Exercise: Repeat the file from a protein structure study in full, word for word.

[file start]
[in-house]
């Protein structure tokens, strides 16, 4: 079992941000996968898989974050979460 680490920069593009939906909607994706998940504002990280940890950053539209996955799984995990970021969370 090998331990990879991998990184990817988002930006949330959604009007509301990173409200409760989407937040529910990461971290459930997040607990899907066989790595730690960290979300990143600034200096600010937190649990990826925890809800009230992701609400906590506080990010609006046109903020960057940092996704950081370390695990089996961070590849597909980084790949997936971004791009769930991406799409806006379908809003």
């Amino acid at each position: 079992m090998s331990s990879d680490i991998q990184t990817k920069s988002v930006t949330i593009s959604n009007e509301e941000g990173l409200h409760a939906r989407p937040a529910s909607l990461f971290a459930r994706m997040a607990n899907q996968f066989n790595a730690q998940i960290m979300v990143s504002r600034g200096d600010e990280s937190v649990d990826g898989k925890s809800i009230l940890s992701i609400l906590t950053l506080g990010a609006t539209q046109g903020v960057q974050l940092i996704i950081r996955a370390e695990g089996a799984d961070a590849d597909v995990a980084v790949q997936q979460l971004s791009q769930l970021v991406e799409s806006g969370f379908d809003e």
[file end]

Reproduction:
[in-house]
């Protein structure tokens, strides 16, 4: 079992941000996968898989974050979460 680490920069593009939906909607994706998940504002990280940890950053539209996955799984995990970021969370 090998331990990879991998990184990817988002930006949330959604009007509301990173409200409760989407937040529910990461971290459930997040607990899907066989790595730690960290979300990143600034200096600010937190649990990826925890809800009230992701609400906590506080990010609006046109903020960057940092996704950081370390695990089996961070590849597909980084790949997936971004791009769930991406799409806006379908809003």
């Amino acid at each position: 079992m090998s331990s990879d680490i991998q990184t990817k920069s988002v930006t949330i593009s959604n009007e509301e941000g990173l409200h409760a939906r989407p937040a529910s909607l990461f971290a459930r994706m997040a607990n899907q996968f066989n790595a730690q998940i960290m979300v990143s504002r600034g200096d600010e990280s937190v649990d990826g898989k925890s809800i009230l940890s992701i609400l906590t950053l506080g990010a609006t539209q046109g903020v960057q974050l940092i996704i950081r996955a370390e695990g089996a799984d961070a590849d597909v995990a980084v790949q997936q979460l971004s791009q769930l970021v991406e799409s806006g969370f379908d809003e």